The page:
Travis Moore

Date of Graduation


Document Type


Degree Type



School of Dentistry


Not Listed

Committee Chair

Peter Ngan

Committee Co-Chair

Bryan Weaver

Committee Member

L. Keith Hildebrand

Committee Member

M. Leigh Speer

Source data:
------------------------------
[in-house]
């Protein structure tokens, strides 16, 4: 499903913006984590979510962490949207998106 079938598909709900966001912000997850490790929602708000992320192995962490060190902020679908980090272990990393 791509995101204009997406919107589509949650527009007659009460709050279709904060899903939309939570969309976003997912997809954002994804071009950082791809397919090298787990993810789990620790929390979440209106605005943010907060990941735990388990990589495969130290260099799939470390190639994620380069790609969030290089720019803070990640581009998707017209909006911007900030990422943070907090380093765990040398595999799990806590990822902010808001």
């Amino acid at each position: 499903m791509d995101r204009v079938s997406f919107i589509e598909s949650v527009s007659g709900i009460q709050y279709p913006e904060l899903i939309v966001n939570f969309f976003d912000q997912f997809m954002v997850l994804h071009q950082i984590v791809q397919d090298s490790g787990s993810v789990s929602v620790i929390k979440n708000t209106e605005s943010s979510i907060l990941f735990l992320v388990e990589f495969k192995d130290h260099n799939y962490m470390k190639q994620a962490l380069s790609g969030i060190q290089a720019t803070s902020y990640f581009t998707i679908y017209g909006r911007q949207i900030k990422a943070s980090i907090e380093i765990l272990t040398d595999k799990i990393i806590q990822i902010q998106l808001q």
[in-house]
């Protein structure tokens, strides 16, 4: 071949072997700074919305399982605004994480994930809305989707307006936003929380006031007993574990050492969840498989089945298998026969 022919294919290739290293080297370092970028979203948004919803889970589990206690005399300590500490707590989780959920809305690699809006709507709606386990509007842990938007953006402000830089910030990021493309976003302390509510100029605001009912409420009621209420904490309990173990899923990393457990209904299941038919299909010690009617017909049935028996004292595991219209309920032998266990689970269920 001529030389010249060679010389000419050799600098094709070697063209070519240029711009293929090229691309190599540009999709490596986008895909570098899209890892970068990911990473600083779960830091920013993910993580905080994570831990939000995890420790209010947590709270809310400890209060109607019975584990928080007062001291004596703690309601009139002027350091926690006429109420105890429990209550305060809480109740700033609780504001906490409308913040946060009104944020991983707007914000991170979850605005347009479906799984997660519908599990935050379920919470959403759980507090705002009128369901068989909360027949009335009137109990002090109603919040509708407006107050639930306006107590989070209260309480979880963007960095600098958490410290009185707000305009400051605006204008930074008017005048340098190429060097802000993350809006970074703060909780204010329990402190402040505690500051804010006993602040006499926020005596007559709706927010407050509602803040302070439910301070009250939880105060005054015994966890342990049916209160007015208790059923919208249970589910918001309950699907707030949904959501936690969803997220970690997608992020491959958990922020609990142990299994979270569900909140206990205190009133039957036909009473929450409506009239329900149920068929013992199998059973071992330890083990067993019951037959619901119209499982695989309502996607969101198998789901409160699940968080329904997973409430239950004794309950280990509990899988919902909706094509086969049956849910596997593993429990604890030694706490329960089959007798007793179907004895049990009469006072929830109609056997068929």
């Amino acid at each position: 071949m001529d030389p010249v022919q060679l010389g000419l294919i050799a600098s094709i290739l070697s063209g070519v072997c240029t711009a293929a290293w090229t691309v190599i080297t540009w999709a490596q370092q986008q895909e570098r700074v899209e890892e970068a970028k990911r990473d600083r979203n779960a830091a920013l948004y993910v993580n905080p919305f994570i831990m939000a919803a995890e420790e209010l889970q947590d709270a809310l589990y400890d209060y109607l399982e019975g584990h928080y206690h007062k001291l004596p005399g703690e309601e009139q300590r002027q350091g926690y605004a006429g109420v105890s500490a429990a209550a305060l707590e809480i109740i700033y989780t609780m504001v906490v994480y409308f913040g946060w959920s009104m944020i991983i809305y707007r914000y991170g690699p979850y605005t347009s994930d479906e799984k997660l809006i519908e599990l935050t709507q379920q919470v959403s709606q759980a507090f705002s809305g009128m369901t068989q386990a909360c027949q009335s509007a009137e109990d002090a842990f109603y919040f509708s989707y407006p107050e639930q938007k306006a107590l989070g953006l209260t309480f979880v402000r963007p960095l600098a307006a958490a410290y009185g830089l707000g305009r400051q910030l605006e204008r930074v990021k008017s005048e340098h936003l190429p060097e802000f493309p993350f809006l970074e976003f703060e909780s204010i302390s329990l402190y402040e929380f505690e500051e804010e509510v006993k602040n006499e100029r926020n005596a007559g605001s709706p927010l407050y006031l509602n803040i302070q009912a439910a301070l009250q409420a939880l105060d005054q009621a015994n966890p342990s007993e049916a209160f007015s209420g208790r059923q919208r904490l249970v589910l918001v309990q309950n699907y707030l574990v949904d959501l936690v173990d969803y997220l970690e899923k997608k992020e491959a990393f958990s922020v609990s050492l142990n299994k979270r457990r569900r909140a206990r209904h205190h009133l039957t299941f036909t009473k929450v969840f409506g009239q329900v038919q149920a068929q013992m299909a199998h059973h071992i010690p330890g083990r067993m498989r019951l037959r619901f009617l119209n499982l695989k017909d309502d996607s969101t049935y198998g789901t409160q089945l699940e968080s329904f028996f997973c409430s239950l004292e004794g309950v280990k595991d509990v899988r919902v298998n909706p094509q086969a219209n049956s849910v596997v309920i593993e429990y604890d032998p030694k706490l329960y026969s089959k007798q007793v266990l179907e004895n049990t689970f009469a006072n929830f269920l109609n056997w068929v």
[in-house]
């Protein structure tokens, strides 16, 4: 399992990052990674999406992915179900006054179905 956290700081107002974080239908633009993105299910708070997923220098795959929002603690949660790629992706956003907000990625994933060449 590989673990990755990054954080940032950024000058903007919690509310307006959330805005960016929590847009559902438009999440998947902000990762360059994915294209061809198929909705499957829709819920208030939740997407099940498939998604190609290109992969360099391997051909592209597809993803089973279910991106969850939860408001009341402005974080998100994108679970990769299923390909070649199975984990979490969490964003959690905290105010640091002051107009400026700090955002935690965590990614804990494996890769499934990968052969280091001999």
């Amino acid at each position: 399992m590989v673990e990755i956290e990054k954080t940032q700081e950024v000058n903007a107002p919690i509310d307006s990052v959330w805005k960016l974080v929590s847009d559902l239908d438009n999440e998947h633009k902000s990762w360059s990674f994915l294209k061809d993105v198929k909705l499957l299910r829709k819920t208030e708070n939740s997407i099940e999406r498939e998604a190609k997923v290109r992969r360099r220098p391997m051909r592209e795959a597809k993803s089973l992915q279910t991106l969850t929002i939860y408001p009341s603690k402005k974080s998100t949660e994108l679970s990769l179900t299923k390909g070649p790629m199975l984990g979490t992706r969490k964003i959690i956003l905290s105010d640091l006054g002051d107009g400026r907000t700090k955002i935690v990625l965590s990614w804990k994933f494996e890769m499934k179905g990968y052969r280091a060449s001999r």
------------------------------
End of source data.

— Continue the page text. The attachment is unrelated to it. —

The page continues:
Introduction Access cavity design is known to affect theefficiency of instrumentation. Canal transportation occurs primarily in the apical region and to the outside of curvature when dentin is removed in a single direction. The goal of all cleaning and shaping procedures is to preserve the original root canal anatomy while removing sufficient amounts of injured pulp tissue, microorganisms, toxins and instrumentation byproducts. It is understood that the desired shape of the finished root canal is a continuous tapering funnel from the coronal to the apex. The aim of this study is to construct detailed three-dimensional images of root canal systems and measure the change in canal anatomy based on varying the access cavity designs, using WaveOne Gold®(WOG) and ProTaper NEXT®(PTN) files. Materials and Methods All teeth used were 3D printed maxillary first molar teeth purchased from Dental Education Laboratories. One unaltered tooth was scanned with a SkyScan 1272 microCT to be used as the control when gathering pre-instrumentation measurements of root thickness. Images were transferred to corresponding Bruker imaging software platforms to evaluate the pre-instrumentation root thickness of the mesial buccal at 1.0, 3.0, 5.0mm’s from the apex. Access stents for traditional and contracted access were then created using a microCT scan and 3D printer based on previously accessed molar teeth with traditional and contracted endodontic access. One hundred teeth were evenly divided into file and access combination groups A)WOG/Traditional access B)WOG/Contracted access C)PTN/Traditional access and D)PTN/Contracted access. Each tooth was then imaged and measured for root thickness of the mesial buccal at 1.0, 3.0, 5.0mm’s from the apex manor identical to the pre-instrumentation measurement. After data collection a two-way ANOVA was carried out to assess how drill, access, and the interaction between drill and access affect canal transportation and centering ratio. Since canal transport at 3.0 and 5.0mm’s have significant interaction p-values a Tukey HSD was done to see where the difference lies. Results For canal transport at 1 mm from the root apex, contracted access design demonstrated higher canal transport than the traditional access type regardless of the file tested. At depths of 3mm and 5mm, the traditional access type has a higher centering ratio than the contracted access type regardless of file iii utilized. At a depth of 5mm, the PTN file has a higher centering ratio than the WOG file regardless of access type. Conclusion The current study did not show benefits for contracted endodontic cavity using either a continuously rotating or reciprocating file in the mesial buccal root of maxillary first molars. This access modality resulted in greater canal transportation at 1mm, 3mm and 5mm from the apex. The ProTaper NEXT® file resulted in less canal transportation than WaveOne Gold® in all scenarios evaluated. However, the difference is only statistically significant at 3.0 and 5.0mm’s from the apex when WaveOne Gold® used with a contracted endodontic access. The greatest amount of canal transportation was seen with a combination of WaveOne Gold® and contracted access while the least amount of canal transportation was seen with a combination of ProTaper NEXT® and a traditional endodontic cavity. This difference was statistically significant.